One moment, 16-year-old Aliyu Bello is sitting on a couch, stretching his arms playfully and beaming a smile through his brown face, the next moment, he is recoiling into silence and fiddling with the worn-out thread on the three-seater couch in a room-and-parlour apartment at Anguwan Kwasai, Bafarawa estate, Sokoto, Northwest Nigeria.
It is his thirteenth year of battling an illness that almost took his life but left him physically disabled. “It was very serious,” Aliyu’s Mother, Fatima Bello, said, patting his shoulders.
It started on a Thursday night when Aliyu was just eight months old. That night was perhaps the longest in Fatima’s life. First, Aliyu had a high temperature, then inflamed eyes, followed by skin rashes that gave him a blotchy red appearance on the forehead. As the week ran out, the rashes spread over little Aliyu’s body like wildfire.
Fatima and her husband, Mallam Bello, thought it was measles, a highly contagious illness caused by a virus that replicates in the nose and throat of an infected child. No medical diagnosis was ever carried out on him because the family could not afford a hospital visit. The couple started collecting herbs. Fatima said she was told it would heal him in no time.
After three weeks, the red rashes started fading, but it left inconvenience behind. Fatima said she noticed that the young Aliyu would become fatter at night, and reverted back to normal size during the day. His cries would break the hush in the house. This continued for three long years for the couple.
The couple became worried as his health deteriorated. “He couldn’t even lift a spoon to feed himself. He would fall sick at night, and his legs would look deformed,” Fatima said.
Denied by the government
Unfazed, they tried to enroll Aliyu, the sixth child in the family of twelve, into A.A. Raji Special School, a government-owned school for children with disabilities in the state but he was rejected.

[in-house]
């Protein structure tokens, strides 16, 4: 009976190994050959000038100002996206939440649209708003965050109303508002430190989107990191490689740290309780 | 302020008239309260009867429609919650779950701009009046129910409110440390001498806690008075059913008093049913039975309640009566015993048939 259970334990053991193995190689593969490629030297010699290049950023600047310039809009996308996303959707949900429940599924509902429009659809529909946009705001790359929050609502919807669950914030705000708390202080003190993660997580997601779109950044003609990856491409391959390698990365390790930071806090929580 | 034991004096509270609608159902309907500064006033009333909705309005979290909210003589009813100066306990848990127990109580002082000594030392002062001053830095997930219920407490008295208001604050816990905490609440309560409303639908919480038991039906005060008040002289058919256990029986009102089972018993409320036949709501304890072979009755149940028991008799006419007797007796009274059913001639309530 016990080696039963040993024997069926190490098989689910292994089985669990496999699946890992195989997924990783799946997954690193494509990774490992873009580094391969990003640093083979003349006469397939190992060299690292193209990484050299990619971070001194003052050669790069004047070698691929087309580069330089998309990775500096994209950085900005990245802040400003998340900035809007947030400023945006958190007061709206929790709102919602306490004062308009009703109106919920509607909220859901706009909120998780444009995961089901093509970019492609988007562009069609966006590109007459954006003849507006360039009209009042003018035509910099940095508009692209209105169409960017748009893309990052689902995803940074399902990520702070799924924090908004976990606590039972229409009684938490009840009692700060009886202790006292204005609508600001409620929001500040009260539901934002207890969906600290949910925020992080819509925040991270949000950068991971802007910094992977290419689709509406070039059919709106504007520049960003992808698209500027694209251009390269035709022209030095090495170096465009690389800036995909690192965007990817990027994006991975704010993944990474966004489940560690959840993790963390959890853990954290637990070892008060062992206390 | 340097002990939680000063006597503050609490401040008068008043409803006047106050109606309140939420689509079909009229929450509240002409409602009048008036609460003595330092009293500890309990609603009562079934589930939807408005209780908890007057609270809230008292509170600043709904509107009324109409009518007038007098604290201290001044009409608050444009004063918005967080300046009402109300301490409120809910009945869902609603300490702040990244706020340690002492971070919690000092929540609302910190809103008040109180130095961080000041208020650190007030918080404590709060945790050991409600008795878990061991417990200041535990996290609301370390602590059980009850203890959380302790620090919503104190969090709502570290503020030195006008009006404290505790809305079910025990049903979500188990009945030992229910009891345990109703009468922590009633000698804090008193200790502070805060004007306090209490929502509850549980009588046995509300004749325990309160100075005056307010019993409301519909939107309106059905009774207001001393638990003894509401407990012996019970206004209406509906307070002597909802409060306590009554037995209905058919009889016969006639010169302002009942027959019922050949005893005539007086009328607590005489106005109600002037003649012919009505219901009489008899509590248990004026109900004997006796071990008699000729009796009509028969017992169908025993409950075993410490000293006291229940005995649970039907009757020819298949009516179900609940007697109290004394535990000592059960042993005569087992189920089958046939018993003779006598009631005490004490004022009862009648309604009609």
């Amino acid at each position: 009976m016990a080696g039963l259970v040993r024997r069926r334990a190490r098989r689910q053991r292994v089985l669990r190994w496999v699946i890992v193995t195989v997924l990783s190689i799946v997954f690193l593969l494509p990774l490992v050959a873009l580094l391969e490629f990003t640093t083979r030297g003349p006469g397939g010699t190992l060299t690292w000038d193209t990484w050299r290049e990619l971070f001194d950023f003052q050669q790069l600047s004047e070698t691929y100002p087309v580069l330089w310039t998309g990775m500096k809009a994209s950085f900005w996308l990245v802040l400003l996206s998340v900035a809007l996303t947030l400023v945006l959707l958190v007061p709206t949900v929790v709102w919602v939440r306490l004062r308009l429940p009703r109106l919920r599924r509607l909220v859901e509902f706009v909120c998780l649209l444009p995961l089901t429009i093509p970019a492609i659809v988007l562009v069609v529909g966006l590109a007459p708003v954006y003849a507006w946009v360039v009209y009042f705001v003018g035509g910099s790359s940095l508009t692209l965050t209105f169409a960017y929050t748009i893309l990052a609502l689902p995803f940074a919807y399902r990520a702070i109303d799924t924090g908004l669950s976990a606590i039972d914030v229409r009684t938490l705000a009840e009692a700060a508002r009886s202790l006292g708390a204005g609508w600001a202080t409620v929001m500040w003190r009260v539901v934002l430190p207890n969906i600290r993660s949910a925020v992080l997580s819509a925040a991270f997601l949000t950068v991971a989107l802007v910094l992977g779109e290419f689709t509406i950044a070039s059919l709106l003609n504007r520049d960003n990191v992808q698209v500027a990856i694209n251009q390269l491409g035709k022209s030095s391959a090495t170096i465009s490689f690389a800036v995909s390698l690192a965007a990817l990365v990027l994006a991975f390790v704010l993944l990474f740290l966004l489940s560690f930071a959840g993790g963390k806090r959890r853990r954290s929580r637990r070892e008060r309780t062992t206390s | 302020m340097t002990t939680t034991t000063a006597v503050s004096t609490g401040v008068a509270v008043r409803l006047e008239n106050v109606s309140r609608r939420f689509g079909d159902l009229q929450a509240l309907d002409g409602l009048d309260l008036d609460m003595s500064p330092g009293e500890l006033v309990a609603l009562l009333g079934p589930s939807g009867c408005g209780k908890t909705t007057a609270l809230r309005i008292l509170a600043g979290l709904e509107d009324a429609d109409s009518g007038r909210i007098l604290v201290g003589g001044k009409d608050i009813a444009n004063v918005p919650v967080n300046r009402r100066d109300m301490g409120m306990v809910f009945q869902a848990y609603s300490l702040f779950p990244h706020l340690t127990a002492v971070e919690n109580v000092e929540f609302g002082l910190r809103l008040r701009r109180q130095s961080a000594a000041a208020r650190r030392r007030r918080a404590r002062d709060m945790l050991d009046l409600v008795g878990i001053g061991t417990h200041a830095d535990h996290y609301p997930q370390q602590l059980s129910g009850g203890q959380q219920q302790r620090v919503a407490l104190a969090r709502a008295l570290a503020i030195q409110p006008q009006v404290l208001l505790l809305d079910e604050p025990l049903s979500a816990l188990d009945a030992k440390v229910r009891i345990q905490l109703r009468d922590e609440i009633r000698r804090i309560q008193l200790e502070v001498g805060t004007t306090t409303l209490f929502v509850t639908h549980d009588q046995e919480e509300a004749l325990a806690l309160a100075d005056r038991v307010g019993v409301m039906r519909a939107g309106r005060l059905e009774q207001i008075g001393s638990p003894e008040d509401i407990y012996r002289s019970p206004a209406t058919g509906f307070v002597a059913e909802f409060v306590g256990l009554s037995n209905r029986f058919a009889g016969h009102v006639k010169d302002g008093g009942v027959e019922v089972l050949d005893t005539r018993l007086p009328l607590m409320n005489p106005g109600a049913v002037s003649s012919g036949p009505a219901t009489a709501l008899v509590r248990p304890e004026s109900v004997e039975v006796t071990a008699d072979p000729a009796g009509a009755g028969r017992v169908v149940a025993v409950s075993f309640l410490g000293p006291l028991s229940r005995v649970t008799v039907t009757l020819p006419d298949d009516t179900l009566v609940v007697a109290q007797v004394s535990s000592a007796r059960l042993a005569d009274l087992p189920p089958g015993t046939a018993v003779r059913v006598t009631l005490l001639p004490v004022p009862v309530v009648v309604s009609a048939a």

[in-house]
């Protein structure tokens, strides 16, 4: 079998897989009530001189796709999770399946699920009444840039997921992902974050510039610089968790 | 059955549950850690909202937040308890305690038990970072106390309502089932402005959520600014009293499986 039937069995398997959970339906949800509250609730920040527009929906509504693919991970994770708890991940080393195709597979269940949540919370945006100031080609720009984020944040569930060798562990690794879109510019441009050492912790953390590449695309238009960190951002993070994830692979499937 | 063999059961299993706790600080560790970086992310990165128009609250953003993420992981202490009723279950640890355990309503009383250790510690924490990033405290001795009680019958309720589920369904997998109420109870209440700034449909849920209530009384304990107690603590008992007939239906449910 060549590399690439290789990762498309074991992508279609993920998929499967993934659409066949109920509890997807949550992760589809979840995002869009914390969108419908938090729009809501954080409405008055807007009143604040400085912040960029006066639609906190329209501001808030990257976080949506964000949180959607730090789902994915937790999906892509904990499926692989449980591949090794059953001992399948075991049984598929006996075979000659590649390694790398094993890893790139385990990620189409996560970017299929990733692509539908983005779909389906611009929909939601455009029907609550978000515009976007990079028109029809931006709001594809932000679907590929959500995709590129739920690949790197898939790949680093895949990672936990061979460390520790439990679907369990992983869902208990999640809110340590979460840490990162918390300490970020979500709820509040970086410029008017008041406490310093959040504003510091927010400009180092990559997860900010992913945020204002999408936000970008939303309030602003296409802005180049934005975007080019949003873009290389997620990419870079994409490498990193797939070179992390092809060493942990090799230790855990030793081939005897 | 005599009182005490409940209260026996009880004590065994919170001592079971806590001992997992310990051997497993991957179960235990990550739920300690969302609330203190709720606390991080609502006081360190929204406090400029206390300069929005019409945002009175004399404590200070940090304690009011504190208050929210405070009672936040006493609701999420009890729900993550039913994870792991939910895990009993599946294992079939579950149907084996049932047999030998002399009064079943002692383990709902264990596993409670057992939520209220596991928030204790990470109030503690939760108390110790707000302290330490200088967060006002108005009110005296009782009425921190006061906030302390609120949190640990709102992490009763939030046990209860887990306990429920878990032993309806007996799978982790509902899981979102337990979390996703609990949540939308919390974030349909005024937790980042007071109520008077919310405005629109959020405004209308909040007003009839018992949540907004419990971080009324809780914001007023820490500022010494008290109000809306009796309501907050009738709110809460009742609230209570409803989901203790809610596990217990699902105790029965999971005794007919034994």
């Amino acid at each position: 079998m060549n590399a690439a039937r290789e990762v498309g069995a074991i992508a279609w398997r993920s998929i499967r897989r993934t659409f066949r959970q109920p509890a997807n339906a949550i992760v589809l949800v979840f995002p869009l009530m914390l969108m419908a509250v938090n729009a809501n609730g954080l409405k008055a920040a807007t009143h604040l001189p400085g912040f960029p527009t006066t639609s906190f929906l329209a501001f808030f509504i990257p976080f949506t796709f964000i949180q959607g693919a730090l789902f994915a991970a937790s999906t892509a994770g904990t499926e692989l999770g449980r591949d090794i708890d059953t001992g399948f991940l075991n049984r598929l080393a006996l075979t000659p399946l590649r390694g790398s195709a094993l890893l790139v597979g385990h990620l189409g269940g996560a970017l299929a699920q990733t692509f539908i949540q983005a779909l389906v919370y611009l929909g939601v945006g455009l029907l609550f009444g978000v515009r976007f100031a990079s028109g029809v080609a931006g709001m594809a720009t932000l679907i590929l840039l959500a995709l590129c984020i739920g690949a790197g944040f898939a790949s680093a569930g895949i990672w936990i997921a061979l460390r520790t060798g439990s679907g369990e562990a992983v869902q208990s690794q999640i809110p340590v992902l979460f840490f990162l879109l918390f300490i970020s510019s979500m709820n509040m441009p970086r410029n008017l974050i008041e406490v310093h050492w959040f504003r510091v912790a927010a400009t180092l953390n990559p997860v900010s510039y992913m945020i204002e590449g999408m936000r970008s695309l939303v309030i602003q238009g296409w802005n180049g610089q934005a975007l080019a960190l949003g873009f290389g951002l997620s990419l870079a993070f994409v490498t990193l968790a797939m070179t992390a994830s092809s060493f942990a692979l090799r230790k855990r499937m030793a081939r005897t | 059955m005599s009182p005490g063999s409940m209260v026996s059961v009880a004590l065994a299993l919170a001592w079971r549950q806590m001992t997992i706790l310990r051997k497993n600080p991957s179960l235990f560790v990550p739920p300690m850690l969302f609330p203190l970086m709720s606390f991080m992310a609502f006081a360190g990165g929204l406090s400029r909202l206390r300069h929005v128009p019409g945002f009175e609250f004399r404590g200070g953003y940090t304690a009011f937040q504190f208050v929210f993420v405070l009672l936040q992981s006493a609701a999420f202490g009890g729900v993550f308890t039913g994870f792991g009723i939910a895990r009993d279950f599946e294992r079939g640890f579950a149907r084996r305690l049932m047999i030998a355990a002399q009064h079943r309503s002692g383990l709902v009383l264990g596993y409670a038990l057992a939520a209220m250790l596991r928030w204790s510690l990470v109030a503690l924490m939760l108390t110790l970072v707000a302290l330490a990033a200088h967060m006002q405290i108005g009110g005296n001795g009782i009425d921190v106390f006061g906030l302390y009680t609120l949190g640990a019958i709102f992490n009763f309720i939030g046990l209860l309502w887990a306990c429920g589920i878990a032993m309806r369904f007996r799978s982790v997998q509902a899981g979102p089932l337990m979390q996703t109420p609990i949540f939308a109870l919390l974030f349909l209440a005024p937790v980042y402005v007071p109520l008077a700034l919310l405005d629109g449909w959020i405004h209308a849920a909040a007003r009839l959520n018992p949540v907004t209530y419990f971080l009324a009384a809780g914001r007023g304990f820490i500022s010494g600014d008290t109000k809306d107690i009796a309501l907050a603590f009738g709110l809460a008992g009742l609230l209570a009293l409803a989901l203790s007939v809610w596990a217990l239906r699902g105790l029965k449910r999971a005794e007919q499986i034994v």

“When we took him to school, A.A. Raji, we were told to enroll someone who would look after him because of his condition. He could not walk, not even feed himself at the time. In fact, most of her sisters were already enrolled in school,” Fatima told HumAngle.
This was before the school was transformed into an all-inclusive institution. Frustrated, the couple eventually backed down. Today, Aliyu scours the streets of Sokoto begging for alms and returns home for Islamiyah (Islamic school) in the evening.
A report on inclusive education by the World Bank shows that though literacy among children with disabilities has increased globally, these children are always at a disadvantage when formulating educational policies while the gaps between them and their peers without disabilities keeps growing.
Of the estimated 65 million primary and secondary school age children with disabilities, at least half of them are out of school. Like Aliyu, they face barriers enrolling and learning at school. Statistics suggest that more than 85 per cent of physically disabled out of school children of primary school age have never attended school.
On average, one in three children with disabilities of primary school age is out of school, compared with one in seven children without disabilities.
In Nigeria 10.1 million children are estimated to be out of school; determining an exact number of out of school children with disabilities is nearly impossible due to absence of official data.
As a result, any educational initiative would almost certainly fail to meet the needs of people with disabilities. This is the fate of Aliyu and other children with disabilities in Sokoto State, Northwest Nigeria.
Tales of neglect and exclusion
Stuck in Majema, a rural community in Dundaye, which hosts the Usmanu Danfodiyo University, Sokoto, seeing young adults and her peers going to school glistens 13-year-old Nana Fridausi’s heart. She has always wanted to be in their shoes but a familiar emptiness would envelop her anytime the thought crossed her mind.
Her mobility depended on a wooden crutch. Today, even though she has dropped the crutch, she limps heavily, not to school, but to run errands for female students of the university.
Nana lost her leg when she was three, after a brief illness. “She was well and healthy until she fell ill after battling Iska at a younger age. We tried our best for her, but it seemed that’s how God said she would be. Although she longs to go to school like other kids in the village, she can barely walk long distances” her father, Usmanu Aliyu, said.
“She cannot walk to the school and her father did not have money to transport her,” a close relative pointed out in a separate interview with her family.
Although the state boasts of a free education policy, it is common to see children of school age roaming the streets, mostly in tattered clothes, holding a bowl for alms or hawking during school hours. For children with disabilities, their problems are more compounded.
Special needs school
Established in April 1984, the School of Special Needs serves the entire 23 local government areas in the state. This implies that children like Nana in rural communities other than the state capital where the school is located are denied access to education.